I am analysing microarray data in order to build a model for predicting cell proliferation (a continuous variable) based on gene expression (also a continuous variable). There are many more genes than samples (p>n), so I can't use ordinary linear regression methods for variable selection.
For this reason I tried to use least angle regression (LARS), using the lars package in R. I performed cross-validation to determine the number of steps at which the cross-validated mean squared error was lowest, and used this number of steps to build the model.
Out of curiosity, I also built a simple linear regression model using the single most correlated gene. To my surprise, the cross-validated mean squared error for this model was lower than that of the LARS model with more predictors.
I then tried making a LARS model with a single predictor, which was the same predictor that was most correlated and used in the linear regression model. This was an attempt to test that I was building the LARS model correctly, thinking that I should get the same model for both methods using the same predictor, as my understanding was that LARS was a way to select variables for a regression model in cases of p>n, but that the resulting coefficients would be the same for the same set of predictors. However, this was not the case, and the LARS model with the single predictor performed worse in cross-validation than the linear regression model. After checking my code, I don't think that I am building the LARS model incorrectly, I think that the simple linear regression model and the LARS model genuinely give different results with the same predictor.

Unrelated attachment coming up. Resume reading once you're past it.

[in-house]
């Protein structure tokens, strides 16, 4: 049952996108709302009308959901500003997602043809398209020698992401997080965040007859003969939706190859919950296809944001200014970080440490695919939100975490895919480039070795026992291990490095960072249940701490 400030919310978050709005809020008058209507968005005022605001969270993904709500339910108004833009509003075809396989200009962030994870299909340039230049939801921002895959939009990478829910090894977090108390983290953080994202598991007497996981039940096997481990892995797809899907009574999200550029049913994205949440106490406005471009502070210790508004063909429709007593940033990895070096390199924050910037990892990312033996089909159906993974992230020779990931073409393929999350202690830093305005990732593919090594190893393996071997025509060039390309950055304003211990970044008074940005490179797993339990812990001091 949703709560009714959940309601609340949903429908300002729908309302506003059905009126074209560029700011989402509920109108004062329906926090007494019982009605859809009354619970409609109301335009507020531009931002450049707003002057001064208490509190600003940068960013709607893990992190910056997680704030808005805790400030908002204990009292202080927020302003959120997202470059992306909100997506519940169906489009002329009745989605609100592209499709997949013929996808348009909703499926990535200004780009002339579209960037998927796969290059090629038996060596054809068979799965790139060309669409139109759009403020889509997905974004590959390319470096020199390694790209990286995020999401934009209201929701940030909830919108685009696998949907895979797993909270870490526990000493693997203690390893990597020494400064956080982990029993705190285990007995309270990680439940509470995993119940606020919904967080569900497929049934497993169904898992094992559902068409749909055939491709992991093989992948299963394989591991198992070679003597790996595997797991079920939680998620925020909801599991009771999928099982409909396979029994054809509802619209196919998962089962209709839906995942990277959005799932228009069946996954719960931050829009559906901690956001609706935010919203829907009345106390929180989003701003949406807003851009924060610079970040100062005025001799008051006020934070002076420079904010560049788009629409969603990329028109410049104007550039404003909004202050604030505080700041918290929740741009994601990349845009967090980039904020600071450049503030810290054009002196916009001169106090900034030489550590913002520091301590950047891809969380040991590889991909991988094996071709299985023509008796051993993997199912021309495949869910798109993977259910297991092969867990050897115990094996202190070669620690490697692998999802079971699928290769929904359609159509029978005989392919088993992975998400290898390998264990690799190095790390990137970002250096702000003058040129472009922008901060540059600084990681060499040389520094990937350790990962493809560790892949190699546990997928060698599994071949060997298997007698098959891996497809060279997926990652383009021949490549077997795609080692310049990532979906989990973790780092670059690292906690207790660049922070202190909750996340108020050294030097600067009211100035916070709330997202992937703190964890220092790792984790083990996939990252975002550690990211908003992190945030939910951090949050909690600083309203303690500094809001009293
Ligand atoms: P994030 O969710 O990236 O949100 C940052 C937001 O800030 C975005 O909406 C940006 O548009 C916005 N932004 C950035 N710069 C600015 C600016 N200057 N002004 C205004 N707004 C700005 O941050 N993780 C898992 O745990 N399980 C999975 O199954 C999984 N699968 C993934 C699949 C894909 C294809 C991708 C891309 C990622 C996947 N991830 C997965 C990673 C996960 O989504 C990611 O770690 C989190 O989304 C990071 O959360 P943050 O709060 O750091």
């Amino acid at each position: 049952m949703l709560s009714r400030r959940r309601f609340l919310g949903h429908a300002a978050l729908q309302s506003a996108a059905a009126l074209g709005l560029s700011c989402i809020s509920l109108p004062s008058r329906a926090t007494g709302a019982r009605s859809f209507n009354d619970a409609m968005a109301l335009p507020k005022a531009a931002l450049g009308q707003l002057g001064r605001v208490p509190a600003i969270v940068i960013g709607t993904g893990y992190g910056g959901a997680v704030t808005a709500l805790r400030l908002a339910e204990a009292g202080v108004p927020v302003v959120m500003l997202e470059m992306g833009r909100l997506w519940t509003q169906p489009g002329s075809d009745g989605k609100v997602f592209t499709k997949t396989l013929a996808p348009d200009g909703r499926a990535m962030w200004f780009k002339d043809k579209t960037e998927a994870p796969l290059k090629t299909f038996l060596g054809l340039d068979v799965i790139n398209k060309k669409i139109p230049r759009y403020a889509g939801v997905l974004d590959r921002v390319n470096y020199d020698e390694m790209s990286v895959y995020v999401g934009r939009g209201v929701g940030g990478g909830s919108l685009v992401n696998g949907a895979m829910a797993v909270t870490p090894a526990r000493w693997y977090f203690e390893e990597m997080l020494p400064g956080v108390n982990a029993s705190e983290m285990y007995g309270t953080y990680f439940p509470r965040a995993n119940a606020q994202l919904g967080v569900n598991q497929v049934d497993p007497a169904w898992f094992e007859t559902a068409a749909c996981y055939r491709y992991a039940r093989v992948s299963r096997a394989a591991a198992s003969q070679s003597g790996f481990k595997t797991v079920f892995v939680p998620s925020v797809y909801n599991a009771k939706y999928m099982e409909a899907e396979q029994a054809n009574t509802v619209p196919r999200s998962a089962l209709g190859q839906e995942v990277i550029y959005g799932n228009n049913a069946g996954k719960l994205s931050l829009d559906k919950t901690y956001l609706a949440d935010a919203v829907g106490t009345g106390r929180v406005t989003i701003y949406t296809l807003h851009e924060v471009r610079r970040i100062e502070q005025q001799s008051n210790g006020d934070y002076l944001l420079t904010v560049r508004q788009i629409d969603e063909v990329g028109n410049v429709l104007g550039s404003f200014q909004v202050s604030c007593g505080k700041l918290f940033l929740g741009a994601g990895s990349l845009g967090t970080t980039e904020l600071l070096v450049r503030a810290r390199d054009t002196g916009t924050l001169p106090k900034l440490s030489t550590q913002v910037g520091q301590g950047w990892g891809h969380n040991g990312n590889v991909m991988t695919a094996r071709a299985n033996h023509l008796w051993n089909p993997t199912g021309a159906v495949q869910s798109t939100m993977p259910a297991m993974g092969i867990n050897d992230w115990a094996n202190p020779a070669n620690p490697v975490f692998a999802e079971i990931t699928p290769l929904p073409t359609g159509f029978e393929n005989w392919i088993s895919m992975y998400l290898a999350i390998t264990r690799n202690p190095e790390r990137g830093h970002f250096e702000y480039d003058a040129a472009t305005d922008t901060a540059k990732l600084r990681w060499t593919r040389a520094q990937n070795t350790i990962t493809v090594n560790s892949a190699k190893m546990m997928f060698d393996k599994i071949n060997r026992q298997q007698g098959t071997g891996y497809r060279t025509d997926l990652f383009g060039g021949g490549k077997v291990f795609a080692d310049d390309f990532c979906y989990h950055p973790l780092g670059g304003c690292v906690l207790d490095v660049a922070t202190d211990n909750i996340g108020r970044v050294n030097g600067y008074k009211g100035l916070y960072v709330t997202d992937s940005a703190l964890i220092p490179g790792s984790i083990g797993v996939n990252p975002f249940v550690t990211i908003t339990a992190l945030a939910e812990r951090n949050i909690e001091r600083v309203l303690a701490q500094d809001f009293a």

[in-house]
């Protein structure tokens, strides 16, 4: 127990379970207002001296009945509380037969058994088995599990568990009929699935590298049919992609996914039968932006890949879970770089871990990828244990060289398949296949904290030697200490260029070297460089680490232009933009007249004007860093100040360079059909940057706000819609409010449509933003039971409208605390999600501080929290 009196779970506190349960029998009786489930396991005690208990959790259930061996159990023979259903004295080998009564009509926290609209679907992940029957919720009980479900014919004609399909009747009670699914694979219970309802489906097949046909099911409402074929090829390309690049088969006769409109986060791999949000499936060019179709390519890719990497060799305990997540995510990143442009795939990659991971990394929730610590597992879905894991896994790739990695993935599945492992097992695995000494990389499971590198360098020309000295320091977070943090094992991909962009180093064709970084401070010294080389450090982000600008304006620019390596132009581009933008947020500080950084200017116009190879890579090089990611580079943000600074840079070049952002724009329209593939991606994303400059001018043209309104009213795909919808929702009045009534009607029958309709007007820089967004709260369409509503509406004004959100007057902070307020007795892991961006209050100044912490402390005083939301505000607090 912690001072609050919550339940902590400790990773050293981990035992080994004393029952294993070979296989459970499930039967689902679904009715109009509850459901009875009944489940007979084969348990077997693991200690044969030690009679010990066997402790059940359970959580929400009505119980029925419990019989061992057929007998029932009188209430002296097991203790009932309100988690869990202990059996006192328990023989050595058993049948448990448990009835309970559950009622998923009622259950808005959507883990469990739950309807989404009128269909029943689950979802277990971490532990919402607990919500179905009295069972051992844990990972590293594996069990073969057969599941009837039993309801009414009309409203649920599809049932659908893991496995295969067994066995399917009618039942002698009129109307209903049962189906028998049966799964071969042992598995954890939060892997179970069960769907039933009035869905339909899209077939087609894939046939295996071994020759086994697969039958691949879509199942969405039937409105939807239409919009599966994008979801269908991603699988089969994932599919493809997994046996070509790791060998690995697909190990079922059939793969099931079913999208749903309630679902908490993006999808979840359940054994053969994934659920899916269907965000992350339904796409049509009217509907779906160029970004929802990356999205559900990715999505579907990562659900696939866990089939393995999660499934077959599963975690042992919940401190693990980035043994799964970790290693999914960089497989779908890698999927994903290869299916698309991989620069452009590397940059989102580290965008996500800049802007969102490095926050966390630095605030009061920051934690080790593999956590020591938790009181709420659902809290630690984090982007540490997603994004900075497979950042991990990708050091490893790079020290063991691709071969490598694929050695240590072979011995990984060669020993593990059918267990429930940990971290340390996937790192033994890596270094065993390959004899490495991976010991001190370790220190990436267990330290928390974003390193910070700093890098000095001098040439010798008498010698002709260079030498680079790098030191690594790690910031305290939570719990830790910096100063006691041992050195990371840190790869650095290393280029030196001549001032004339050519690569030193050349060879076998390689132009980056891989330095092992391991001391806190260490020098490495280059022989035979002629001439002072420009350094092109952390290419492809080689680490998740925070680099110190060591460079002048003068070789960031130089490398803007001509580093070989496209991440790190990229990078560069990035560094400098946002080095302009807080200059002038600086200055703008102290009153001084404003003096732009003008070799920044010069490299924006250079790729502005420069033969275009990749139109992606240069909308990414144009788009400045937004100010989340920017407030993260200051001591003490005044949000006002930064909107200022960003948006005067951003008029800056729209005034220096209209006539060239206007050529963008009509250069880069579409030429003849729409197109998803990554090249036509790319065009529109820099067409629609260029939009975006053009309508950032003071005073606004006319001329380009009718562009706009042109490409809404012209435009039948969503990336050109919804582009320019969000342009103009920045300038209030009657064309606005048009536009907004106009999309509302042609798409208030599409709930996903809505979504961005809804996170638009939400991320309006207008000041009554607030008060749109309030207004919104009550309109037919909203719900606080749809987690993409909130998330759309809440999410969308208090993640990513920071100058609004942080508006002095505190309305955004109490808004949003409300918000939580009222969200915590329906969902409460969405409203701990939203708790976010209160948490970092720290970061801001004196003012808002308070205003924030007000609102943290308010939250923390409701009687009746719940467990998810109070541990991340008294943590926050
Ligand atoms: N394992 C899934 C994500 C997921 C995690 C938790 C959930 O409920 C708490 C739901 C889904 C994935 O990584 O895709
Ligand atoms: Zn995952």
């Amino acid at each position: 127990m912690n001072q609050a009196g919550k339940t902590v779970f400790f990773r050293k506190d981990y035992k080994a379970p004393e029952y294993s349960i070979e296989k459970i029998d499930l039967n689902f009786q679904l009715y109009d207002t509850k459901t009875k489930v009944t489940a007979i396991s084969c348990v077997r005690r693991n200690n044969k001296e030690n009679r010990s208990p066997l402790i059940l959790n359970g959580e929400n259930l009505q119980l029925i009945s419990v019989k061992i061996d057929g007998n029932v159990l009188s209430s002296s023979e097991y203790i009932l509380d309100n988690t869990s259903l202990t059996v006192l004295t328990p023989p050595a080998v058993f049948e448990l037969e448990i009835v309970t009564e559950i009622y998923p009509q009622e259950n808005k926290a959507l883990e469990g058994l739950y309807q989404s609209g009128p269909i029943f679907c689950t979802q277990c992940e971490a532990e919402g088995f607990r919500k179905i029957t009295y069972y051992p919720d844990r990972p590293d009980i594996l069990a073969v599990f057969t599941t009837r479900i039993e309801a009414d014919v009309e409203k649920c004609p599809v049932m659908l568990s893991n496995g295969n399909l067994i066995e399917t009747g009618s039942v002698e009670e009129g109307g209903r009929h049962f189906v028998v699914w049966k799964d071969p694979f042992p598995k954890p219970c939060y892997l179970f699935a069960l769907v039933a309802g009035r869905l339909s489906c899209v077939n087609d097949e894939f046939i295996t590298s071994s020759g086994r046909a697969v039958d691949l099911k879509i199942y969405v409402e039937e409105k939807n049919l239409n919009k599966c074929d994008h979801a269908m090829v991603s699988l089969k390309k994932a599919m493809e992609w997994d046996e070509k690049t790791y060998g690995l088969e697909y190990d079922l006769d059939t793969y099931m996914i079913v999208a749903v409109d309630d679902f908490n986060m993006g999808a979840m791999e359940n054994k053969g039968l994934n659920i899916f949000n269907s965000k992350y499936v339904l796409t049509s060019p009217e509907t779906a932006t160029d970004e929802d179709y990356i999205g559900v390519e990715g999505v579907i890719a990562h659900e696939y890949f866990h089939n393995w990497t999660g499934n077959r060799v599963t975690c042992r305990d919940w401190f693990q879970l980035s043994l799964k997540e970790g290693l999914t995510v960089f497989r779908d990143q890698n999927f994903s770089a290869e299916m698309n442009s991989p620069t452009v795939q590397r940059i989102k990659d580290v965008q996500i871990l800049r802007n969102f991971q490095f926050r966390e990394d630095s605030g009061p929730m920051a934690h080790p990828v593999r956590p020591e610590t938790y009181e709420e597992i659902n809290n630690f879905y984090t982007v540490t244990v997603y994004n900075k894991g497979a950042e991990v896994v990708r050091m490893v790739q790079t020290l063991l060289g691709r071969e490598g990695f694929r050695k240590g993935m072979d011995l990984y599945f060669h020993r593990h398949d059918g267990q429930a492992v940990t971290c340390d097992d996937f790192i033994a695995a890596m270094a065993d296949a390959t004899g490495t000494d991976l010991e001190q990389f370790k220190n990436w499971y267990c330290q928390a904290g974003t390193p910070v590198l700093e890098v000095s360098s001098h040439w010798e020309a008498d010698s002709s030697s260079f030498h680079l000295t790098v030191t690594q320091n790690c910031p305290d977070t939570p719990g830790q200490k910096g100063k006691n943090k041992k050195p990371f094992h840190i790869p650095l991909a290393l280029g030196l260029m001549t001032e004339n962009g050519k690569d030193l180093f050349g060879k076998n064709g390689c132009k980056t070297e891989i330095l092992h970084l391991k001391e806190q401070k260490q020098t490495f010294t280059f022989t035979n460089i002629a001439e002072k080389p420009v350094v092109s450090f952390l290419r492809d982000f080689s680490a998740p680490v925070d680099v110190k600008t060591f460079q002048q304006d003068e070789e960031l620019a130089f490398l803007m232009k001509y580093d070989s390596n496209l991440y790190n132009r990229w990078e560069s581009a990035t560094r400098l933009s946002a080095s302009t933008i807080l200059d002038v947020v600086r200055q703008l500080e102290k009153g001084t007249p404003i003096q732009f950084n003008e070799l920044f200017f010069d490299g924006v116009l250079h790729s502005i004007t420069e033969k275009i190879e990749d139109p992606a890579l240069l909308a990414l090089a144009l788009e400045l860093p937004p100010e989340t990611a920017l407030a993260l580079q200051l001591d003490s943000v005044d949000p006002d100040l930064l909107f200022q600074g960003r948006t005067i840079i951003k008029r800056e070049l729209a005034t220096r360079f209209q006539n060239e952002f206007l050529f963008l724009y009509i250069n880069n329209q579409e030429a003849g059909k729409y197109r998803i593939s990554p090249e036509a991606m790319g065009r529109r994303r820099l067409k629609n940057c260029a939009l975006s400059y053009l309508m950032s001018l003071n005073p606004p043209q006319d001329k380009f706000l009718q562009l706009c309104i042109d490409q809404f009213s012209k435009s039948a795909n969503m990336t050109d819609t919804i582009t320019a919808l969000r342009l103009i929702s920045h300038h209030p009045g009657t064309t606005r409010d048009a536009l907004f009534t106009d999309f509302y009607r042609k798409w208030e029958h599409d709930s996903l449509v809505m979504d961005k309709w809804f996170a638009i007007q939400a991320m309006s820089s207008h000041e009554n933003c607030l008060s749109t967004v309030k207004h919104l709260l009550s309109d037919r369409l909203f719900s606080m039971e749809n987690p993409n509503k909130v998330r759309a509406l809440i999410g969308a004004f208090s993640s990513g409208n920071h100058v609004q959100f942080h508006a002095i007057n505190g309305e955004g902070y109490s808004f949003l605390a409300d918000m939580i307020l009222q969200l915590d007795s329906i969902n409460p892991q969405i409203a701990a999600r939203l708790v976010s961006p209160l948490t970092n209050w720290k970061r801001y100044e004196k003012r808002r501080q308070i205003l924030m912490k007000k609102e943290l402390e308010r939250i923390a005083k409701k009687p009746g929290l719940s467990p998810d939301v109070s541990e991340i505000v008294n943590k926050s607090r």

In all cases leave-one-out cross-validation was performed. I chose this method as I only have 7 samples.
My questions are:
- Why did the LARS model perform worse than the simple linear regression model with a single predictor? To me this suggests overfitting in the LARS model, but performing the cross-validation of the LARS model in order to select the parameter for the number of steps should have avoided this - if fewer predictors in this model had been better, surely the cross-validated error would have been lowest at a lower number of steps?
- Why was the LARS model with a single predictor not the same (worse) as the simple linear regression model with a single predictor?
I am fairly inexperienced in statistics, so easy-to-understand explanations would be appreciated!